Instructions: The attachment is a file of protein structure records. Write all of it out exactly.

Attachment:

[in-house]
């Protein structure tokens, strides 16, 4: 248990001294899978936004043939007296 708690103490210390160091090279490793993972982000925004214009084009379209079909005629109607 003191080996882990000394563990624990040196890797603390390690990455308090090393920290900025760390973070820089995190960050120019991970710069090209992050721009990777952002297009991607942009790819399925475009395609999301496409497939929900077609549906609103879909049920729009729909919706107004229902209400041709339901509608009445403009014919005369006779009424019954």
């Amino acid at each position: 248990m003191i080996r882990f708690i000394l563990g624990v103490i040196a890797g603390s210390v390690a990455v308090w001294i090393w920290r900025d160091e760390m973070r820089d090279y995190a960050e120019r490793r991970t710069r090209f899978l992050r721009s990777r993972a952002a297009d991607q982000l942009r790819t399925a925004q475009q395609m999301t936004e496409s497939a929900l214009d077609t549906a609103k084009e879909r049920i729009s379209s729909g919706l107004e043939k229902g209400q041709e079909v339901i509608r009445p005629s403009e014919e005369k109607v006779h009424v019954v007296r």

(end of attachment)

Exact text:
[in-house]
């Protein structure tokens, strides 16, 4: 248990001294899978936004043939007296 708690103490210390160091090279490793993972982000925004214009084009379209079909005629109607 003191080996882990000394563990624990040196890797603390390690990455308090090393920290900025760390973070820089995190960050120019991970710069090209992050721009990777952002297009991607942009790819399925475009395609999301496409497939929900077609549906609103879909049920729009729909919706107004229902209400041709339901509608009445403009014919005369006779009424019954």
């Amino acid at each position: 248990m003191i080996r882990f708690i000394l563990g624990v103490i040196a890797g603390s210390v390690a990455v308090w001294i090393w920290r900025d160091e760390m973070r820089d090279y995190a960050e120019r490793r991970t710069r090209f899978l992050r721009s990777r993972a952002a297009d991607q982000l942009r790819t399925a925004q475009q395609m999301t936004e496409s497939a929900l214009d077609t549906a609103k084009e879909r049920i729009s379209s729909g919706l107004e043939k229902g209400q041709e079909v339901i509608r009445p005629s403009e014919e005369k109607v006779h009424v019954v007296r």